The idea is that we first apply solder paste to the board, when necessary. In this example, I am mounting a MICROSMD8 package where there is ample solder on the board and the chip to achieve connection. It is often a good idea to put some clean-free flux on the board in any case. Everything is first pre-heated for ten minutes at 50-80C to get rid of some of the moisture. The assembly is then heated to about 230C. At this point, the chips should already be aligned over the target pads. The reason for this temperature is that unlike the oven, the top surface of the PCB is exposed to air and thereby creates a thermal gradient. We need to control the heat on the top surface so that the solder just barely melts. This can be noted when watching the PCB under a microscope or with a magnifying glass as the solder will become very shiny when it melts. As the solder melts on the chips and PCB, the surface tension will pull the chip into alignment. The whole assembly can then be slowly cooled and tested electrically. When populating larger projects, it is best to put on the larger chips first and then place something to act as a heat-sink on top. I have had success with larger DSP chips where I placed inverted bolts on top to radiate away some of their heat while adjusting other components. Finally, don’t forget that a cold PCB looks the same as a hot one, so be sure to avoid burning yourself.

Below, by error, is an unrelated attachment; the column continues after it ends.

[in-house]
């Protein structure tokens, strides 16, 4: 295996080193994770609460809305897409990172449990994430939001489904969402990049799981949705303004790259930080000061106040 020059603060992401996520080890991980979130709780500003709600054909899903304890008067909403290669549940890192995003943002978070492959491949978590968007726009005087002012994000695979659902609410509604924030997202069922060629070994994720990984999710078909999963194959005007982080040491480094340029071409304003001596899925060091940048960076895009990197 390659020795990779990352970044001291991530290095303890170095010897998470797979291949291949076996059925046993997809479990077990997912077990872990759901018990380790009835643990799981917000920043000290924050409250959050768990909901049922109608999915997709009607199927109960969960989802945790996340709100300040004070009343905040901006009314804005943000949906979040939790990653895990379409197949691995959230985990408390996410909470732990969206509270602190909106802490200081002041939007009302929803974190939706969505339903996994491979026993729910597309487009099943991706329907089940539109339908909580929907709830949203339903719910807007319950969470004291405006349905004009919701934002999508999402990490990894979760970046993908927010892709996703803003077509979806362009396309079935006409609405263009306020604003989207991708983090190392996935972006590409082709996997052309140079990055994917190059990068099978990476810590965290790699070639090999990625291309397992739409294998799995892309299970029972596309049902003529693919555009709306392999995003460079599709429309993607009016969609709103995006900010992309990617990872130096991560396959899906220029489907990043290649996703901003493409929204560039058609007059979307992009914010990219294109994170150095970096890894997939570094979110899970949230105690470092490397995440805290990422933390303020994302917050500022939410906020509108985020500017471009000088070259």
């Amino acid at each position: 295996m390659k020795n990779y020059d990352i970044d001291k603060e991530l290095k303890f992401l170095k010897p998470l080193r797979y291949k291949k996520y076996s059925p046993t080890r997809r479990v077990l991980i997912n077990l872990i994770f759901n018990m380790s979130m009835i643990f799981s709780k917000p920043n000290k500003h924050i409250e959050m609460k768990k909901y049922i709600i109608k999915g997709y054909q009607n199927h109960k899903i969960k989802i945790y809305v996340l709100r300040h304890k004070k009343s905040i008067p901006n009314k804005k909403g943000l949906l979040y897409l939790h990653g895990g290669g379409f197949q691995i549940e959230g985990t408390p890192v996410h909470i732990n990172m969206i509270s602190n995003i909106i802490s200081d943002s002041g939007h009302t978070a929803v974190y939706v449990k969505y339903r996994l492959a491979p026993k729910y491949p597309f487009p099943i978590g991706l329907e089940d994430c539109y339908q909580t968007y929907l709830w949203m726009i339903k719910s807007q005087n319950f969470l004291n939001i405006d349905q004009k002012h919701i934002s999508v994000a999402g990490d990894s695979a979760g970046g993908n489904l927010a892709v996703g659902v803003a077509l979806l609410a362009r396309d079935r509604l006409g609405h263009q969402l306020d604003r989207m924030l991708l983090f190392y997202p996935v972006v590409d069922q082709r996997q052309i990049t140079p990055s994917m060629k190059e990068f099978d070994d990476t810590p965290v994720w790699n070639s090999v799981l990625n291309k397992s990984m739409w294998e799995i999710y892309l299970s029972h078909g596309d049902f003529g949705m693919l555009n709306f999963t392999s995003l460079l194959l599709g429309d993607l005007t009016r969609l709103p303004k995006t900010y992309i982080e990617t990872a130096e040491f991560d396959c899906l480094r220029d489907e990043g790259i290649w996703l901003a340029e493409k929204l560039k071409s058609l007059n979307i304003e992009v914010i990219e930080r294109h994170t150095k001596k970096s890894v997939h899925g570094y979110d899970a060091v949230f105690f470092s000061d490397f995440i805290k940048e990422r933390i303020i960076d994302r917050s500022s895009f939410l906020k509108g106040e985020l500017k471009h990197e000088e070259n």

( an081.pdf ) ( an353.pdf ) ( xapp427.pdf )
Last week, I wrote an entry where I pointed out some methods to aid with getting your SPICE simulation to converge and made a promise that I would write a guide that would go through all the necessary steps to create a simulation with a non-standard device. Luckily, the fine folks at Texas Instruments have already written such a guide. The guide is designed to work with the Orcad/Cadence suite and guides the user through all the steps, starting with downloading a SPICE model from ti.com to changing the appearance of the schematic symbol to creating a simulation profile and running the simulation. Although this is geared towards Texas Instruments, the ideas are generic enough to apply to practically any vendor’s models.
For me, speed of construction is the ultimate goal for prototyping circuits. This often involves perforated prototyping boards with components and wires flowing everywhere giving an impression of a clump of hair. It got the job done, however, it was increasingly difficult to troubleshoot with each additional kludge and even harder to have somebody else understand the board. Even if they had the schematics. Some time ago I was pointed to an excellent article by K7Q0 describing Manhattan Building Techniques. The style involves taking a copper clad board and gluing smaller pieces of copper clad board to it to mount components on. Techniques are discussed to make this mounts for single point connectors to more complicated dual in-line connectors. The overall result is that the circuit looks much cleaner and is easier to diagnose. A secondary benefit is that the circuit typically includes a ground plane and the possibility of power planes for reduced noise. The chief downside is that the prototype board takes longer to produce, however, this may well be justified.